By Dave Andrusko
Editor’s note. While my family and I are on vacation, we are running some of our favorite NRL News Today stories from the last four months, entries from our “Roe at 40″ series, and an occasional update.
This is the last post for today, and it is last for a reason. It annoys me even to have to deal with it.
A writer for the Washington Post this morning went out of his way in his ‘Fact Checking” to excuse away what House Democratic Leader Nancy Pelosi (D-Ca.) said in a scolding, schoolmarmish dismissal of a series of questions posed at a press conference last week.
In a nutshell, Glenn Kessler says Pelosi should be given the benefit of the doubt, at least on the item he addressed: complaints (100% accurate, by the way) that in Pelosi’s unladylike attacks on John McCormack of the Weekly Standard she had flat out misstated what the Pain-Capable Unborn Child Protection Act (H.R. 1797) would do, if it became law.
Pelosi said unequivocally, “They are saying that there’s no abortion. They want to make it a federal law that there be no abortion in our country,” which was understood to refer to H.R. 1797. As we pointed out last week, the bill would do nothing of the sort, which even Pelosi’s spokesman apparently conceded in a discussion with Kessler.
So how do we explain Kessler’s give-her-a-mulligan conclusion. It took two-steps.
According to her spokesman, “Pelosi was referring not to the bill, but to what she believes is the ultimate goal of Republicans — to overturn Roe v. Wade, the landmark Supreme Court ruling that legalized abortion.” Why should anyone believe that? Because “Pelosi had correctly described the bill earlier in the news conference.”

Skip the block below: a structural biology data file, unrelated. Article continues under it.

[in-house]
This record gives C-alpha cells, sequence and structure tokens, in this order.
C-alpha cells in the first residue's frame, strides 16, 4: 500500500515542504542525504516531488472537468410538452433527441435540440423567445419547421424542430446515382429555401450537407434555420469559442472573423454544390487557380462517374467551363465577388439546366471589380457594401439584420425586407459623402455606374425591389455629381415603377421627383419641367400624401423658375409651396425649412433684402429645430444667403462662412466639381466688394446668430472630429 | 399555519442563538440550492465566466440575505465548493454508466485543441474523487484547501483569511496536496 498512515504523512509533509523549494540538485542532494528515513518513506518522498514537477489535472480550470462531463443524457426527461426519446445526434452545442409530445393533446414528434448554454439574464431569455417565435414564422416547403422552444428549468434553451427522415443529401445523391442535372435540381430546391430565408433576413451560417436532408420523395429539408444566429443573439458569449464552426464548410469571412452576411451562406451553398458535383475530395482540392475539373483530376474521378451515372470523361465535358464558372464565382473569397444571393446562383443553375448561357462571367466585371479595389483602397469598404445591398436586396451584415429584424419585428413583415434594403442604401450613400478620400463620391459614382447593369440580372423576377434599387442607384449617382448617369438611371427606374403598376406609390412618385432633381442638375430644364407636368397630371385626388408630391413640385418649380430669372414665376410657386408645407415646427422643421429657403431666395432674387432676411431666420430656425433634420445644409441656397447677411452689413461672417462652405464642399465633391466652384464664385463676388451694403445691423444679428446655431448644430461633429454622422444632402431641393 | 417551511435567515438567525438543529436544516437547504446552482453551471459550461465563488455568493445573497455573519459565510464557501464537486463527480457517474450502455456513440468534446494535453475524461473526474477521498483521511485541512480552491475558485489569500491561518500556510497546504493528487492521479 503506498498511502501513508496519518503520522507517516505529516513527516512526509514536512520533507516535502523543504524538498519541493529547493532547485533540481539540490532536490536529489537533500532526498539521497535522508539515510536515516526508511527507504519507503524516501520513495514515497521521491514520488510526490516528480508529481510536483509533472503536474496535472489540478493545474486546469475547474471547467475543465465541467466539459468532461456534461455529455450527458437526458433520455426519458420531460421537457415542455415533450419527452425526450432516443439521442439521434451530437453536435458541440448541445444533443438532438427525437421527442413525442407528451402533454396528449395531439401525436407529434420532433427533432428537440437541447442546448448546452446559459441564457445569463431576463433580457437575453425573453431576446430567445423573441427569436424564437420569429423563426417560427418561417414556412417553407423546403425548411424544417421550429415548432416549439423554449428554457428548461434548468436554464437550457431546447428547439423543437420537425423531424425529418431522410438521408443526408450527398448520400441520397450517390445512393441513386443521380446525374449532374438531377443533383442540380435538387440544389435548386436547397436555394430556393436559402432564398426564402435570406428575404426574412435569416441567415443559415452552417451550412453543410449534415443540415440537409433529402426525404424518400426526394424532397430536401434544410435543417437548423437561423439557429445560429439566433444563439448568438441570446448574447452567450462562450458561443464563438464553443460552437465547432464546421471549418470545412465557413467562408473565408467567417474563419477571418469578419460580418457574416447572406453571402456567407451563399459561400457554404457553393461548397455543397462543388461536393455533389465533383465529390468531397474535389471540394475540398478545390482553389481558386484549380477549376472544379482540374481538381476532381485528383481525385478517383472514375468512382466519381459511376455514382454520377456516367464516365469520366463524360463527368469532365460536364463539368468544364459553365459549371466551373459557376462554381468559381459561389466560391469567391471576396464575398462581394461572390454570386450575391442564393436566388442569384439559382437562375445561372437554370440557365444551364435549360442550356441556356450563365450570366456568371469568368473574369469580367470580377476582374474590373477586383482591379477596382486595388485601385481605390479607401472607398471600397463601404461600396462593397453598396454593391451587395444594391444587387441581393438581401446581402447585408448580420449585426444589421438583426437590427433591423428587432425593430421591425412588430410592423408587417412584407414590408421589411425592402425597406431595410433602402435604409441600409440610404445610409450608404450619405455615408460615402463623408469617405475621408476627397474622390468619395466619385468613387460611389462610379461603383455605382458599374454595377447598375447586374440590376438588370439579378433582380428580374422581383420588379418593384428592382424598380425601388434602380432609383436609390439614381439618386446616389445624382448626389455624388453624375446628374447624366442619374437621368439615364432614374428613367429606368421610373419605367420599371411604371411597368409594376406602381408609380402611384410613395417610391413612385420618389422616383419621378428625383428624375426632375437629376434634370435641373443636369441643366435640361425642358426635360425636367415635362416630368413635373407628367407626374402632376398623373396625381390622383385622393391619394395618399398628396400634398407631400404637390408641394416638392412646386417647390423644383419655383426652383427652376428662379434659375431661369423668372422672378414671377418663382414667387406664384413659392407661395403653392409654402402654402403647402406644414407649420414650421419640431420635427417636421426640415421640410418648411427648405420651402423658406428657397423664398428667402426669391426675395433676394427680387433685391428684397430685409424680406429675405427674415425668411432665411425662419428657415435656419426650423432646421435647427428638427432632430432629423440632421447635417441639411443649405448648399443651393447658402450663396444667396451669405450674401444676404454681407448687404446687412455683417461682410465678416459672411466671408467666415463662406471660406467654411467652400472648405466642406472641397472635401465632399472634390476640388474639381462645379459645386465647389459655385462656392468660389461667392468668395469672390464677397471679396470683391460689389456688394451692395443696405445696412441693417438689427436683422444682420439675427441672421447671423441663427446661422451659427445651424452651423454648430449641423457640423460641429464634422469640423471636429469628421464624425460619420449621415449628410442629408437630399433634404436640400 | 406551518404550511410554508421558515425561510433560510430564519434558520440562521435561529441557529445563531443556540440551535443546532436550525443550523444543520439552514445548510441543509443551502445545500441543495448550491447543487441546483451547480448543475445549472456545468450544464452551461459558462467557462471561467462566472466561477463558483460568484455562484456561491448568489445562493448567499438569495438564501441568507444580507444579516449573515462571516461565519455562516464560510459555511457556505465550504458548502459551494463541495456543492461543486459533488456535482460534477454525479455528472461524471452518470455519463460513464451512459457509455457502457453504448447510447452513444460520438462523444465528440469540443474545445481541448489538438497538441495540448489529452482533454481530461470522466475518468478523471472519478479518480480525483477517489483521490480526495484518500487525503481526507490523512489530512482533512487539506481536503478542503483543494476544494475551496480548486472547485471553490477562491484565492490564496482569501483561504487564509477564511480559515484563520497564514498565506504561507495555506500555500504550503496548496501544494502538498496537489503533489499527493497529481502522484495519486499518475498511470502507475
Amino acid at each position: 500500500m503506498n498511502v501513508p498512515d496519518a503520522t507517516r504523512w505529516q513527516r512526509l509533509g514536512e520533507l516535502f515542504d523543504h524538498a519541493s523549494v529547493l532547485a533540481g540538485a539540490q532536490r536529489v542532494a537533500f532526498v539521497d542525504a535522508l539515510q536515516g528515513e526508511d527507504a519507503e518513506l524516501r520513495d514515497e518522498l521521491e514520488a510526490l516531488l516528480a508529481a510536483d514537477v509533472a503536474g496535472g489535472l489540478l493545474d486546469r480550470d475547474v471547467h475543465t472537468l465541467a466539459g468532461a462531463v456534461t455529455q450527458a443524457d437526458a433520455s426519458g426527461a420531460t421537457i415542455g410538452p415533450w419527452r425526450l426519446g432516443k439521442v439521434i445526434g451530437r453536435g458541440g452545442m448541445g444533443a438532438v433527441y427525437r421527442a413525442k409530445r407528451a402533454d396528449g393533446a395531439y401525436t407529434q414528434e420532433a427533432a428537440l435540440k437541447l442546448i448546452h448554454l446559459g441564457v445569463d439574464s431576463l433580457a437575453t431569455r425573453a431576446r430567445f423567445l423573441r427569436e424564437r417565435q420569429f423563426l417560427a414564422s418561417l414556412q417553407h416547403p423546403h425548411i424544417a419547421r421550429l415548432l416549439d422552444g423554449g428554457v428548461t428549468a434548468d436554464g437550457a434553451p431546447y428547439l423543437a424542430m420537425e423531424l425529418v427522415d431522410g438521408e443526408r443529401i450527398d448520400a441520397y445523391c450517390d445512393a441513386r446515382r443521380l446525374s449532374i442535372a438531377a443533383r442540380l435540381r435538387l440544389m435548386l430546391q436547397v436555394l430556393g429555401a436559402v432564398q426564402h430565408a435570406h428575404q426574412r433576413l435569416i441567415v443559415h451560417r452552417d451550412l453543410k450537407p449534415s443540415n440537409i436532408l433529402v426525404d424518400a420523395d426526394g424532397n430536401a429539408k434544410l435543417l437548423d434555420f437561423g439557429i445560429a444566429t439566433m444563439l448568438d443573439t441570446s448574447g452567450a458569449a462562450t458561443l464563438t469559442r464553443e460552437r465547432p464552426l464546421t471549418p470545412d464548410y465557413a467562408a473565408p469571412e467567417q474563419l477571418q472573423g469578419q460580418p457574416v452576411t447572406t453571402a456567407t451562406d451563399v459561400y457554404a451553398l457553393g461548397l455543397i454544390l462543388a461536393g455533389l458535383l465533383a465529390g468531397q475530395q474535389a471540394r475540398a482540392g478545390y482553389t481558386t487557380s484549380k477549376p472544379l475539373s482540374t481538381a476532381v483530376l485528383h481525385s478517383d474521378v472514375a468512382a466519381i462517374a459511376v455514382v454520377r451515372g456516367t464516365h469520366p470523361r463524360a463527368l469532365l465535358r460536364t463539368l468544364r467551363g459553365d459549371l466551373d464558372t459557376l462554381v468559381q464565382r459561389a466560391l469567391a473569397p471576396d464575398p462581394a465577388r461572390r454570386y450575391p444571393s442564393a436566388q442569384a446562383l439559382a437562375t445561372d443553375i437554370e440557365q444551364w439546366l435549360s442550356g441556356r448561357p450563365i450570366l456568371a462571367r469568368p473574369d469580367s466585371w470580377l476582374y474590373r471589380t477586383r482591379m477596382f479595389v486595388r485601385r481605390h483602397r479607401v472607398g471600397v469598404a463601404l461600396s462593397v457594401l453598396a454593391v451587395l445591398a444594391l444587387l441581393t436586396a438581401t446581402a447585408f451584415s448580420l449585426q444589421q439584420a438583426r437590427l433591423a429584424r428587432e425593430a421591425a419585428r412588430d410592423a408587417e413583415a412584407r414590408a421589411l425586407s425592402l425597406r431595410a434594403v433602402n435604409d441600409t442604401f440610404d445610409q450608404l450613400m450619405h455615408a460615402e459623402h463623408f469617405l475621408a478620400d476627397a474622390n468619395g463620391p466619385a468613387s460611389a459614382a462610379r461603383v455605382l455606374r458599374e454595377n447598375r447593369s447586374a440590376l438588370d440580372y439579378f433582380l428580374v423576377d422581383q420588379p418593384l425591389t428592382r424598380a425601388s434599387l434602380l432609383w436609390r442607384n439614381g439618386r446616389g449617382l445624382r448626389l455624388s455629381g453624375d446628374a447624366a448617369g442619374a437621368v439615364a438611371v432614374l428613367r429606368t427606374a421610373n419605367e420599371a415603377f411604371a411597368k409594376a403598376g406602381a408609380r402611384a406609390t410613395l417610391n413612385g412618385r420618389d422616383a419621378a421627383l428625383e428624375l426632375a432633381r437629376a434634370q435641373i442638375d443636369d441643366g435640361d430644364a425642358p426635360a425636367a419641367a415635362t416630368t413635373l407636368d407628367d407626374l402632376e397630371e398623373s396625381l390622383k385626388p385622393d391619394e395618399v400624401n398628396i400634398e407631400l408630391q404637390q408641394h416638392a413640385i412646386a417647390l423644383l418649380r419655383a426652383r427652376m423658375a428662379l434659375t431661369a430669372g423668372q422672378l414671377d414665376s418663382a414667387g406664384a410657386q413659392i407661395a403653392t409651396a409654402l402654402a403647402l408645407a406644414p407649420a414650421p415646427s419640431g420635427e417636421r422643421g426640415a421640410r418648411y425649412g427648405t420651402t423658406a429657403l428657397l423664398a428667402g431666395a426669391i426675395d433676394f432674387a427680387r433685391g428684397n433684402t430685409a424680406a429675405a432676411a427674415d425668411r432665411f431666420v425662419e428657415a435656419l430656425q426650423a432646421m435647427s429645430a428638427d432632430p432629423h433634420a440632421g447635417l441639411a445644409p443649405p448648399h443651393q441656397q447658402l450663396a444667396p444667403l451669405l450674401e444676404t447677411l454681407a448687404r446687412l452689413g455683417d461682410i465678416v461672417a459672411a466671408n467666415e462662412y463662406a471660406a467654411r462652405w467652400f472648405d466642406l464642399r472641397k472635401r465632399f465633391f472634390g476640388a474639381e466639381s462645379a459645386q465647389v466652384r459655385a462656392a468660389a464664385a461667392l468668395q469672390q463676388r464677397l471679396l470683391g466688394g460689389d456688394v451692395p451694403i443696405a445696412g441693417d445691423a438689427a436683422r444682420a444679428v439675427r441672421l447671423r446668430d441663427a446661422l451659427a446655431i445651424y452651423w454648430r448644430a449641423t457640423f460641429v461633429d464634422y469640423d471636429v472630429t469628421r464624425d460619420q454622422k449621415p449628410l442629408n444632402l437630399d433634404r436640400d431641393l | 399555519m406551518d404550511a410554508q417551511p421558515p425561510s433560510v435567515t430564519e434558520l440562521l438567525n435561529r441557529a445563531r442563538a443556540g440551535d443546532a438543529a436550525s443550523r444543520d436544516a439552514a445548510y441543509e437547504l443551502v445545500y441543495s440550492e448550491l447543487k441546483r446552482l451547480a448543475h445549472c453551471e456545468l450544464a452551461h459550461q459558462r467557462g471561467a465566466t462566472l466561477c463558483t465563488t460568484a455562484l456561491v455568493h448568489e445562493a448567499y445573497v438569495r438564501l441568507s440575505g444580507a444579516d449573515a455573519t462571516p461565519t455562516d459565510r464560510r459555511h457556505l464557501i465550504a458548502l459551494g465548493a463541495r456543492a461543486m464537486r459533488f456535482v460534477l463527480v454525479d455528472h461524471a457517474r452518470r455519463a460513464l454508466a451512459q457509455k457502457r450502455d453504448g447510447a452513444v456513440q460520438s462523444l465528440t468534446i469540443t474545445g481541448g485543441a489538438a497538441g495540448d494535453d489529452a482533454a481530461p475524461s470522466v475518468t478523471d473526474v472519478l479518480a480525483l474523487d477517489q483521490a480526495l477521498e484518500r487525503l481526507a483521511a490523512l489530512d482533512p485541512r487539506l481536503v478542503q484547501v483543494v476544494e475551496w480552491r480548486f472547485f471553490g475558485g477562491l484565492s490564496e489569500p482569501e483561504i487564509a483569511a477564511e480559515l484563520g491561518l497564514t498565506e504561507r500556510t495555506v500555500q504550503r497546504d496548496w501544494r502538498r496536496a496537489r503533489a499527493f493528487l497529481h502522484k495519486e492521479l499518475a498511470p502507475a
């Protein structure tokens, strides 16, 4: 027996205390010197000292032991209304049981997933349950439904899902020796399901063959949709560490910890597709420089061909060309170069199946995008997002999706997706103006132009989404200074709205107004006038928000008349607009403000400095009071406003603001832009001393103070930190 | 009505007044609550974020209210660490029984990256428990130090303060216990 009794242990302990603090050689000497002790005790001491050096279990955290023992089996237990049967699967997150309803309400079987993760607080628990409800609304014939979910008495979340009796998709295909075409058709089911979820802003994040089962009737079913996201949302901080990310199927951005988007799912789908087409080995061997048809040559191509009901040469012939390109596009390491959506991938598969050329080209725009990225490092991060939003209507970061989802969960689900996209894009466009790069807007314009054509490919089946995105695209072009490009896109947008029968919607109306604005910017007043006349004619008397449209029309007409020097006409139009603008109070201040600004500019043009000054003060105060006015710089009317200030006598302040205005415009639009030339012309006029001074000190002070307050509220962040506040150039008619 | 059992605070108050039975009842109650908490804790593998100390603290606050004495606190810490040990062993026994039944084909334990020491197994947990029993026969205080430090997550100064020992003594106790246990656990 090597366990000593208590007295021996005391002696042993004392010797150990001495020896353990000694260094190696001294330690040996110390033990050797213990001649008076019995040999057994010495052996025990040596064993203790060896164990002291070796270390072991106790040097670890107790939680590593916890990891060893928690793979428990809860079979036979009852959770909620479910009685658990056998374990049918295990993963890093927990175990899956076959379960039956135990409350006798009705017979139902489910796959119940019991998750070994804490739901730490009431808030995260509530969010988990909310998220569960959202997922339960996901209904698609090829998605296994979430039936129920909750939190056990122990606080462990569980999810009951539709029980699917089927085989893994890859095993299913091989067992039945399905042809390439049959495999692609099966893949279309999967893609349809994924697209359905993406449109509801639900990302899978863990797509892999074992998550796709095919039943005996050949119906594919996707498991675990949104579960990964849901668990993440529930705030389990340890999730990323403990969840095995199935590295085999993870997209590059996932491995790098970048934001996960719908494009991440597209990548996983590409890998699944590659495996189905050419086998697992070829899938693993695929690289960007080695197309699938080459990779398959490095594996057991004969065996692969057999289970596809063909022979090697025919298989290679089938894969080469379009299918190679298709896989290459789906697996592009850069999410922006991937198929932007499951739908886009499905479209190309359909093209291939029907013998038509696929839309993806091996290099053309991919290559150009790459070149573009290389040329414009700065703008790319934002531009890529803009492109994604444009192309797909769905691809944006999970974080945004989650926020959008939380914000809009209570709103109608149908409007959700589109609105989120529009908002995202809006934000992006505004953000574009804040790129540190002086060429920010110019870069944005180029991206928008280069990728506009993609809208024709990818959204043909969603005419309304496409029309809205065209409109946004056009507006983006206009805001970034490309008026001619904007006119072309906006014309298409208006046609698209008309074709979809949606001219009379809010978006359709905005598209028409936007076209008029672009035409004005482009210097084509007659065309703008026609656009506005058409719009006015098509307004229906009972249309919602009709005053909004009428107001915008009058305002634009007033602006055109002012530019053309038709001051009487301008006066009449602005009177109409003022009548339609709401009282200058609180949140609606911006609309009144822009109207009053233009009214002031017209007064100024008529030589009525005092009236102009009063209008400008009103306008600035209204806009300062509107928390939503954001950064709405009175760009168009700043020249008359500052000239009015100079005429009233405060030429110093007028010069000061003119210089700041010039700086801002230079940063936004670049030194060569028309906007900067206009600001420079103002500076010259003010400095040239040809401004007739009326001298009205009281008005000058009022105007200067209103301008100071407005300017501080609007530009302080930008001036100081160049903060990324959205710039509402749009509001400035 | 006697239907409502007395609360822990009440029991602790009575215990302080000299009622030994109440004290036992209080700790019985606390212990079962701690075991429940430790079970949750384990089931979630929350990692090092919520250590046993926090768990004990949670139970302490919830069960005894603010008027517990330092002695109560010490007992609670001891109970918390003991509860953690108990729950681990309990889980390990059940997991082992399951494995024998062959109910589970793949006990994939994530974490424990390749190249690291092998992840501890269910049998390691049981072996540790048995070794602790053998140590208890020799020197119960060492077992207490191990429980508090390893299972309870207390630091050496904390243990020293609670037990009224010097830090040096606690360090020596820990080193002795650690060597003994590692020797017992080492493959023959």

But if you go to C-Span, you see Pelosi did nothing of the sort. She vaguely talked about legislation that had been passed the day before (by the House Judiciary Committee) that was “disrespectful of women”—nothing, for example, about the fact that the bill that would provide nationwide protection for unborn children who are capable of feeling pain, beginning at 20 weeks fetal age (equivalent to “22 weeks of pregnancy”), the beginning of the sixth month.
Two quick points. Even if you were to concede that Pelosi was talking globally—which I don’t understand why anyone would—what does it say that as soon as McCormack asked her to explain what is the “moral difference then between 26 weeks elective abortion [what a Maryland abortionist does] and the killing of that same infant born alive [Kermit Gosnell],” Pelosi instantly grabs for her “no abortion” defense?
It says (a) that’s the way all pro-abortionists think—ANY limitation is the same as “no abortion”; and (b) these same pro-abortionists will do anything to turn the discussion away from the Gosnells and the Carharts and “late” abortion in general.
Second, there was a lot more than that single comment where Pelosi went off the rails. They may not grist for the Washington Post’s Fact Checker, but they were for us. (See “Pelosi’s bizarre defense of late abortion”)